Forsyth Humane Society

Providing animal resource information, animal education, low cost spay / neuter assistance, and promotion of responsible pet ownership to Winston-Salem for over 70 years.

Spay / Neuter

Many animal lovers are all too aware of the problem of pet overpopulation, which causes large numbers of puppies and kittens to be euthanized or starve on the streets. Although the Forsyth Humane Society is a no-kill shelter, you can do your part to help prevent this overpopulation.

Did You Know

  • An un-spayed female cat and an unneutered male and their descendants could produce 20,736 cats in just 4 years.
  • An un-spayed female dog and her mate and their descendants could produce 67,000 dogs in just 6 years.

How You Can Help

We’d like to ensure that every young puppy or kitten in our community is a wanted pet. Spaying and neutering is the key. All animals adopted from the FHS are spayed or neutered as a condition of adoption.

  • If you are financially able, we ask that you use a certified local vet to have your animals spayed and neutered.
  • If you you need financial assistance, please contact us.
  • If you would like to support this initiative, you can donate to help us defer the cost of spaying and neutering, and providing assistance to others.

How Spay and Neuter Assistance Works

The FHS provides coordination and implementation of the Olivia and Edwina Morykwas Spay/Neuter Fund and also the Sturmer Spay/Neuter program. The Sturmer Spay/Neuter program is overseen by the Winston-Salem Foundation. These programs provide financial assistance to any low income person (as defined by HUD) in Forsyth County for their dog or cat’s spay/neuter surgery. These funds are limited, when money is not available a wait list will start and we will call on a first come first serve basis.  If you or someone you know is a Forsyth County resident and want more information please call Kinsley at (336) 721-1303 x 105.

Please contact SpayNC Helpline to locate reduced-cost pet spay/neuter resources in your area of North Carolina.

AnimalKind recommends that you establish an ongoing relationship with a full-service veterinarian for all of your pet’s needs. But, if you have a pet and are unable to afford the cost of pet spay/neuter at regular prices, please call the toll free SpayNC Helpline and ask for help preventing accidental pet litters.

Benefits of Spaying or Neutering

The ASPCA gives several benefits of (Provided by the ASPCA)

Your pet will be healthier – Did you know that a spayed or neutered animal will live a longer, healthier life? Besides preventing unwanted litters, neutering a male cat or dog before six months of age prevents testicular cancer and prostate disease. Spaying a female cat or dog helps prevent pyometra (a pus-filled uterus) and breast cancer. Treatment of pyometra requires hospitalization, intravaneous fluids, antibiotics and spaying. Breast cancer can be fatal in about 50% of female dogs and 90% of female cats. Spaying your animal before her first heat offers the best protection from these diseases.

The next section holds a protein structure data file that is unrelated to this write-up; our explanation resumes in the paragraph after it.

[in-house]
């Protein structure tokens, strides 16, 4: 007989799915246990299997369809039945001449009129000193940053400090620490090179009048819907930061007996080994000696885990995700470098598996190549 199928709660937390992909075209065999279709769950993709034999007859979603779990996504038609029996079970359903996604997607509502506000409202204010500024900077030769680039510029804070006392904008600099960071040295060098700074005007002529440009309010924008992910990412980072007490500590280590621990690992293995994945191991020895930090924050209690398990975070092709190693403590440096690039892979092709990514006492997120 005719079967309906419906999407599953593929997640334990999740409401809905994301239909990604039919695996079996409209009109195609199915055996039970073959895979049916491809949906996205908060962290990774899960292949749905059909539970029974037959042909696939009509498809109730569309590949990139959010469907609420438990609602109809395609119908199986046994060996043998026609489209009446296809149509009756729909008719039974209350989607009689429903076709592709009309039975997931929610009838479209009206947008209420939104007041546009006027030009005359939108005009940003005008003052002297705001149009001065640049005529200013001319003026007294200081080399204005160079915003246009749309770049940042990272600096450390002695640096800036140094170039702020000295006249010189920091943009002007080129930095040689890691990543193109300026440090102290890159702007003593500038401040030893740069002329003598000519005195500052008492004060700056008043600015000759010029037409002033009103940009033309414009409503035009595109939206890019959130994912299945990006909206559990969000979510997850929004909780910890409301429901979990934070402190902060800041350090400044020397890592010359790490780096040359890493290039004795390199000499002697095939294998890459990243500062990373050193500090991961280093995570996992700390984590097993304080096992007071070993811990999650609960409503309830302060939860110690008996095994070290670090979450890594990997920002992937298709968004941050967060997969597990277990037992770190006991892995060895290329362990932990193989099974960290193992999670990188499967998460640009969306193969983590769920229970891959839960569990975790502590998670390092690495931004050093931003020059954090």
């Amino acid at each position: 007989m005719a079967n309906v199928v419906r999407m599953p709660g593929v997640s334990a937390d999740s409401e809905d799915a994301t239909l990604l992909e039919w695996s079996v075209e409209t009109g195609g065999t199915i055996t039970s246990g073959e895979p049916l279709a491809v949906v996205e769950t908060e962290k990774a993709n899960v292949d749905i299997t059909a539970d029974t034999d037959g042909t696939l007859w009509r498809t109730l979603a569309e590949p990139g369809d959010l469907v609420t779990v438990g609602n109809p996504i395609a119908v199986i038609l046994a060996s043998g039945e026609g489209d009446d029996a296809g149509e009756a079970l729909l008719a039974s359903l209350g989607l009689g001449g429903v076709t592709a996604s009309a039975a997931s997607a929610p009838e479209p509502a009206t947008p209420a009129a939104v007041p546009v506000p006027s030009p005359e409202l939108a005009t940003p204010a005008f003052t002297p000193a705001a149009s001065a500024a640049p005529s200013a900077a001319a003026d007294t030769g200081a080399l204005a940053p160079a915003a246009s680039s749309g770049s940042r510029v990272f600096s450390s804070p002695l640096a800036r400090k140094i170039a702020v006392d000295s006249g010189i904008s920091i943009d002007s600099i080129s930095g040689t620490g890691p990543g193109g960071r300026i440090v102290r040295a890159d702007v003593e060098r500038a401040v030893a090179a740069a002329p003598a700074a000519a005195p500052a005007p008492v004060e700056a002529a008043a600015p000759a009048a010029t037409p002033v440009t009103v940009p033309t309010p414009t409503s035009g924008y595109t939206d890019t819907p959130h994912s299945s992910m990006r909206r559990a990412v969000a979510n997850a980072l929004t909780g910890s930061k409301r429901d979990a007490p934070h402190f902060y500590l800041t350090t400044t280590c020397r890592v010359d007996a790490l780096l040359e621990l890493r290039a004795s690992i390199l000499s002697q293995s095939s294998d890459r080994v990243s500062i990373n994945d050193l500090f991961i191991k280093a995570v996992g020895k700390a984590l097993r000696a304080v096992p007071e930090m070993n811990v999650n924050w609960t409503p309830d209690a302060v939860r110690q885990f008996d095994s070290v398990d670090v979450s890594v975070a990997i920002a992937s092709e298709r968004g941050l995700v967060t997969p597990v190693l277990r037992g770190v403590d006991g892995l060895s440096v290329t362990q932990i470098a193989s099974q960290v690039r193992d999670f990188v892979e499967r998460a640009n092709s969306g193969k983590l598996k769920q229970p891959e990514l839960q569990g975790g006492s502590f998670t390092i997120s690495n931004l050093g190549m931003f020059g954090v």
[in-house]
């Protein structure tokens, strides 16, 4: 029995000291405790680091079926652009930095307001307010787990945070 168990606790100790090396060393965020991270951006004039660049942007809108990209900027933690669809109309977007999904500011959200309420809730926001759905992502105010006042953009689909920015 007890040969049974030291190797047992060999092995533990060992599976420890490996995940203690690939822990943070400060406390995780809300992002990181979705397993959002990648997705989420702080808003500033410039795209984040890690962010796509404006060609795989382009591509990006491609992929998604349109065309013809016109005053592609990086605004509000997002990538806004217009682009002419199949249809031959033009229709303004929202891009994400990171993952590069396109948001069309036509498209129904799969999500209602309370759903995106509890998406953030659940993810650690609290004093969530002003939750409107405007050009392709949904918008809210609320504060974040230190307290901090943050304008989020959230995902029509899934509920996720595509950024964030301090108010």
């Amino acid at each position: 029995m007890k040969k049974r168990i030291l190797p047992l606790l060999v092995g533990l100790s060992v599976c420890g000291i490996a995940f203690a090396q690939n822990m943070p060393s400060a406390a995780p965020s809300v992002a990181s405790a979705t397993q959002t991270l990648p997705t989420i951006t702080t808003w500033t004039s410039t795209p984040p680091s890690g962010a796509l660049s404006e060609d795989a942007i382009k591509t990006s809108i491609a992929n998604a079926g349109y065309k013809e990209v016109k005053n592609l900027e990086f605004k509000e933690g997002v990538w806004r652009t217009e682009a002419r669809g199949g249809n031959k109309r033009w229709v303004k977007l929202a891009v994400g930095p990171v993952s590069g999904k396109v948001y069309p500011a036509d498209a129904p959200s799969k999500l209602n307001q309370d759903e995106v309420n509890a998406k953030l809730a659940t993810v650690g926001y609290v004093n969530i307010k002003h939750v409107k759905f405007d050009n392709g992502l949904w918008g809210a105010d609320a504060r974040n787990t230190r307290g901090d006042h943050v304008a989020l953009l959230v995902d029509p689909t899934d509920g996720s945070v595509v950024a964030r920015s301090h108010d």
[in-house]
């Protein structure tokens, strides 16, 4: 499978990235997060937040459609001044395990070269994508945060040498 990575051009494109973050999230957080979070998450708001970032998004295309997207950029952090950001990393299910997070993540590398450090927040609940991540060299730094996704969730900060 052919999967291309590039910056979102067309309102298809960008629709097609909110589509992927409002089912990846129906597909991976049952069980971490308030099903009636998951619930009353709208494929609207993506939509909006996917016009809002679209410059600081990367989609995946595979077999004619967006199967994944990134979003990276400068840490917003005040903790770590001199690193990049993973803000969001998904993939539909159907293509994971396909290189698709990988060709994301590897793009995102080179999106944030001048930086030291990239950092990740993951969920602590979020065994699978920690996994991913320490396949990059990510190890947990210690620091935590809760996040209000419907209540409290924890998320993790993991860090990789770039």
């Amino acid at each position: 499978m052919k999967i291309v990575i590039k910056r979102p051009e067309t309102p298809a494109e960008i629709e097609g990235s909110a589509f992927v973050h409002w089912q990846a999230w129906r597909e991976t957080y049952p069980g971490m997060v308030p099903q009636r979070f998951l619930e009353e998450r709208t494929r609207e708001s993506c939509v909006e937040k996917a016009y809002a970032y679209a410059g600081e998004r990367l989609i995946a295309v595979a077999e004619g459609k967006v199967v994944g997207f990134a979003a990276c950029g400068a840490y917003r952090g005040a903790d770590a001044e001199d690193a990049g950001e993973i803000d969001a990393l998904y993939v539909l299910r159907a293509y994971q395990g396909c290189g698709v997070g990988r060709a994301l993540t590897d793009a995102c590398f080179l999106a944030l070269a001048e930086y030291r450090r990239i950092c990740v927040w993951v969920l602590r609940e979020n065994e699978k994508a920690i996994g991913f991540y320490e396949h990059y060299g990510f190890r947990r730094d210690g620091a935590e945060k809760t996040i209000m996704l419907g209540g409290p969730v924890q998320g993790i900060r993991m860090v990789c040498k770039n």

Peace of mind – Did you know that a spayed or neutered animal is better behaved?

  • Males: Neutered cats and dogs focus their attention on their human families. On the other hand, unsterilized, unsupervised males roam in search of a mate, risking injury in traffic and in fights with other males. They mark their territory by spraying strong-smelling urine on surfaces. Indoors, male dogs may embarrass you by mounting furniture and human legs when stimulated.
  • Females: While their cycles vary greatly, most female cats exhibit the following signs when in heat. For four or five days every three weeks during breeding season, they yowl and urinate more frequently – sometimes all over the house – advertising for mates. Female dogs generally have a bloody discharge for about a week, and can conceive for another week or so. Often, they attract unneutered males – some from great distances – who spray urine around the females’ homes.

Responsible Care – Millions of cats and dogs of all ages and breeds are euthanized annually or suffer as strays. Many of these are the result of unwanted, unplanned litters that could have been prevented by spaying or neutering. Rarely surviving for more than a few years on their own, strays die painfully by starvation, disease, freezing or being hit by cars.

Fact vs. Myth

Myth: My female cat or dog should have a litter before she is spayed.

Fact: The sooner you spay your female, the better her health will be in the future. As long as a kitten or puppy weighs more than two pounds and is two months old, he or she can be neutered or spayed. The longer a female goes unsprayed, the greater the likelihood of her developing mammary tumors or uterine infections.

Myth: Spaying or neutering will alter my pet’s personality.

Fact: Regardless of the age when spayed or neutered, your pet will remain a caring, loving and protective companion. Any slight changes will be positive. Neutering will reduce the need to breed, which has a calming effect on many animals. Both neutered male dogs and cats tend to stop roaming and fighting, and they also lose the desire to mark their territory with urine.

Myth: Companion animals will become fat and lazy if they are neutered.

Fact: Absolutely not! Lack of exercise and overfeeding makes pets fat and lazy, not neutering. Your pet will not gain weight if you provide exercise and monitor food intake. Also, sterilized pets tend to live an average of two to three years longer than unsterilized pets.

Myth: Sterilization is a dangerous and painful surgery for my pet.

Fact: Spaying and neutering are the most common surgeries performed on animals. With a minimal amount of home care, your pet will resume normal behavior in a couple of days.